Flapjack is a flexible monitoring notification routing system that handles:
- Alert routing (determining who should receive alerts based on interest, time of day, scheduled maintenance, etc)
- Alert summarisation (with per-user, per media summary thresholds)
- Your standard operational tasks (setting scheduled maintenance, acknowledgements, etc)
Flapjack will be immediately useful to you if:
- You want to identify failures faster by rolling up your alerts across multiple monitoring systems.
- You monitor infrastructures that have multiple teams responsible for keeping them up.
- Your monitoring infrastructure is multitenant, and each customer has a bespoke alerting strategy.
- You want to dip your toe in the water and try alternative check execution engines like Sensu, Icinga, or cron in parallel to Nagios.
Try it out with the Quickstart Guide
The Quickstart guide will help you get Flapjack up and running in a VM locally using Vagrant and VirtualBox.
The technical low-down
Flapjack provides a scalable method for dealing with events representing changes in system state (OK -> WARNING -> CRITICAL transitions) and alerting appropriate people as necessary.
At its core, Flapjack processes events received from external check execution engines, such as Nagios. Nagios provides a 'perfdata' event output channel, which writes to a named pipe.
flapjack-nagios-receiver then reads from this named pipe, converts each line to JSON and adds them to the events queue.
Flapjack sits downstream of check execution engines (like Nagios, Sensu, Icinga, or cron), processing events to determine:
- if a problem has been detected
- who should know about the problem
- how they should be told
Additional check engines can be supported by adding additional receiver processes similar to the nagios receiver.
Ubuntu Precise 64 (12.04):
Tell apt to trust the Flapjack package signing key:
gpg --keyserver keys.gnupg.net --recv-keys 803709B6 gpg -a --export 803709B6 | sudo apt-key add -
Add the Flapjack Debian repository to your Apt sources:
echo "deb http://packages.flapjack.io/deb/v1 precise main" | sudo tee /etc/apt/sources.list.d/flapjack.list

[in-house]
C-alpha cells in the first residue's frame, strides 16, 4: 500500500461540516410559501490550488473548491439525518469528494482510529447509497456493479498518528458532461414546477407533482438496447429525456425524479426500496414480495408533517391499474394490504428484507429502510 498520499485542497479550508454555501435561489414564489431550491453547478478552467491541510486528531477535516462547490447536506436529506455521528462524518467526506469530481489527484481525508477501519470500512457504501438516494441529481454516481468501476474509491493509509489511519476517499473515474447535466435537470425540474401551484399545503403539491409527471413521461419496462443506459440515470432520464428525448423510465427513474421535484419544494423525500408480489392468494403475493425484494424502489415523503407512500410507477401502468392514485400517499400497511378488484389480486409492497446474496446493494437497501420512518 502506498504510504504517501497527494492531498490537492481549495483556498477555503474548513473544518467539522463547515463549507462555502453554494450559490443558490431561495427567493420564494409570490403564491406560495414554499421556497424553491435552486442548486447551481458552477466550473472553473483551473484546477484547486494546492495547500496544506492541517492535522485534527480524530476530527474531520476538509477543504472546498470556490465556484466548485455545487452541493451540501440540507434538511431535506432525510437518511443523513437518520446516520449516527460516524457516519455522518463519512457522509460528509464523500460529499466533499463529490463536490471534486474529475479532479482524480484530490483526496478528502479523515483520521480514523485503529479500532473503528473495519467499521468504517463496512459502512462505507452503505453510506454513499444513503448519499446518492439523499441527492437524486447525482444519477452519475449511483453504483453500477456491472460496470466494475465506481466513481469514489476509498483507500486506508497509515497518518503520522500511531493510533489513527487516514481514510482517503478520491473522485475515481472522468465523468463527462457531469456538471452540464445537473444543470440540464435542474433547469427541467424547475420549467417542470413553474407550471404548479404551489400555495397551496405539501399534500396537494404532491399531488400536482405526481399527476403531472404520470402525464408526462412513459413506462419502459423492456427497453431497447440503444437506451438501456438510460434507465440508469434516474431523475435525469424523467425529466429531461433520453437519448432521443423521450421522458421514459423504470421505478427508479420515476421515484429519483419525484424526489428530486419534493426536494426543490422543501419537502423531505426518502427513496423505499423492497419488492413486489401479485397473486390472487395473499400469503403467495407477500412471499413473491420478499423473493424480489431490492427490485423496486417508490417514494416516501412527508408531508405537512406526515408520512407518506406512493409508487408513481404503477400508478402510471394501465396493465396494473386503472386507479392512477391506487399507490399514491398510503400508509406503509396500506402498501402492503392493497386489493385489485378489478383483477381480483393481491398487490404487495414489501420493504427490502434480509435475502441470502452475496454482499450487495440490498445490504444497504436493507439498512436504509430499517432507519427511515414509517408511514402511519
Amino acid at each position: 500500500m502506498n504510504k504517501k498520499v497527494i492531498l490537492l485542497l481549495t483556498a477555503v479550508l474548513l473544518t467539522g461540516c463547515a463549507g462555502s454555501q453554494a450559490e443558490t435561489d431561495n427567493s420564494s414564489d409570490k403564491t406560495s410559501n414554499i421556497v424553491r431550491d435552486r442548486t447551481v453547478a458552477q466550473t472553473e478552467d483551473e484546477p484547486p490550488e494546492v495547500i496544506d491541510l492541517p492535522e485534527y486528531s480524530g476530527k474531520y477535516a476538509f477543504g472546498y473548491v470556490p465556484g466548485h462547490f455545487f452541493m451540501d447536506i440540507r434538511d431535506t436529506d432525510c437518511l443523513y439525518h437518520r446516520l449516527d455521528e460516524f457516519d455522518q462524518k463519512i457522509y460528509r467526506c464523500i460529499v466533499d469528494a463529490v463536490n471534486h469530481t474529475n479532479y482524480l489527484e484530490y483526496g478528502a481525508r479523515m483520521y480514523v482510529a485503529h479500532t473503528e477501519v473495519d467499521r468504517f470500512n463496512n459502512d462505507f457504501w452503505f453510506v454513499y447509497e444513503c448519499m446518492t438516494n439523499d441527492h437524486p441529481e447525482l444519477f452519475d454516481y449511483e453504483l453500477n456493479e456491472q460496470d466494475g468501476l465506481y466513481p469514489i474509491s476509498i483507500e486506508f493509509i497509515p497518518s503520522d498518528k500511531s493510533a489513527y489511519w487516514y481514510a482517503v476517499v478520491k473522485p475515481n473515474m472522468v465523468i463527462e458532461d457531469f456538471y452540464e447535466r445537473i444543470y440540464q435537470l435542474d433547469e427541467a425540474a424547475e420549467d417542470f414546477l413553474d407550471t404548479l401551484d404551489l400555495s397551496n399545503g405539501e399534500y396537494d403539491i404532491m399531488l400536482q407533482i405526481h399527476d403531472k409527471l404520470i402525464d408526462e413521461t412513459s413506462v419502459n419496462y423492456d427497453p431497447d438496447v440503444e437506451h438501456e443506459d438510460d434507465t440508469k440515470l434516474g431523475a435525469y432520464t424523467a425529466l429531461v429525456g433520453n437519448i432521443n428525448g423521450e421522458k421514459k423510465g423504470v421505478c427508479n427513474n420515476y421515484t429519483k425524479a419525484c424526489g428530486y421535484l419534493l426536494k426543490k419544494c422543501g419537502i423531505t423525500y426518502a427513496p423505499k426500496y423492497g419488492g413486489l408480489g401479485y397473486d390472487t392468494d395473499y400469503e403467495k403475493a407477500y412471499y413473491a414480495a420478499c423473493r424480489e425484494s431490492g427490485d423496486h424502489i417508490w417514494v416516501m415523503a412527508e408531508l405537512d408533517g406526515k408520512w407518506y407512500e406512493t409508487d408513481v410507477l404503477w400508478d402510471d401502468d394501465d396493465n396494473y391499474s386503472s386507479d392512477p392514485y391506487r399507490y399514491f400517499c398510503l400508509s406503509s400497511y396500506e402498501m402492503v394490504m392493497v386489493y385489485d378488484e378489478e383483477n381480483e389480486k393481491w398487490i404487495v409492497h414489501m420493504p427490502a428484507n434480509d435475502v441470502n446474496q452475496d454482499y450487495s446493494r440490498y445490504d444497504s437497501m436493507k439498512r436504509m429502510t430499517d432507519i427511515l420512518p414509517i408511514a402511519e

Install the latest Flapjack package:
sudo apt-get update sudo apt-get install flapjack
Alternatively, download the deb and install using
sudo dpkg -i <filename>
The Flapjack package is an Omnibus package and as such contains most dependencies under
/opt/flapjack, including Redis.
Installing the package will start Redis (non standard port) and Flapjack. You should now be able to access the Flapjack Web UI at:
And consume the REST API at:
N.B. The Redis installed by Flapjack runs on a non-standard port (6380), so it doesn't conflict with other Redis instances you may already have installed.
Currently we only make a package for Ubuntu Precise (amd64). If you feel comfortable getting a ruby environment going on your preferred OS, then you can also just install Flapjack from rubygems.org:
gem install flapjack
Alternatively, you can add support for your OS of choice to omnibus-flapjack and build a native package. Pull requests welcome, and we'll help you make this happen!
You'll also need Redis >= 2.6.12.
Have a look at the default config file and modify things as required. The package installer copies this to
/etc/flapjack/flapjack_config.toml if it doesn't already exist.
# edit the config sudo vi /etc/flapjack/flapjack_config.toml # reload the config sudo /etc/init.d/flapjack reload
Ubuntu Precise 64:
After installing the Flapjack package, Redis and Flapjack should be automatically started.
First up, start Redis if it's not already started:
# status: sudo /etc/init.d/redis-flapjack status # start: sudo /etc/init.d/redis-flapjack start
# status: sudo /etc/init.d/flapjack status # reload: sudo /etc/init.d/flapjack reload # restart: sudo /etc/init.d/flapjack restart # stop: sudo /etc/init.d/flapjack stop # start: sudo /etc/init.d/flapjack start
Using - Details
We are updating this section of the docs.
We have the documentation for this project on a github wiki and also referenced as a submodule at /doc in this project. Run the following commands to populate the local doc/ directory:
git submodule init git submodule update
If you make changes to the documentation locally, here's how to publish them:
- Checkout master within the doc subdir, otherwise you'll be commiting to no branch, a.k.a. no man's land.
- git add, commit and push from inside the doc subdir
- Add, commit and push the doc dir from the root (this updates the pointer in the main git repo to the correct ref in the doc repo, we think...)
All of the documentation.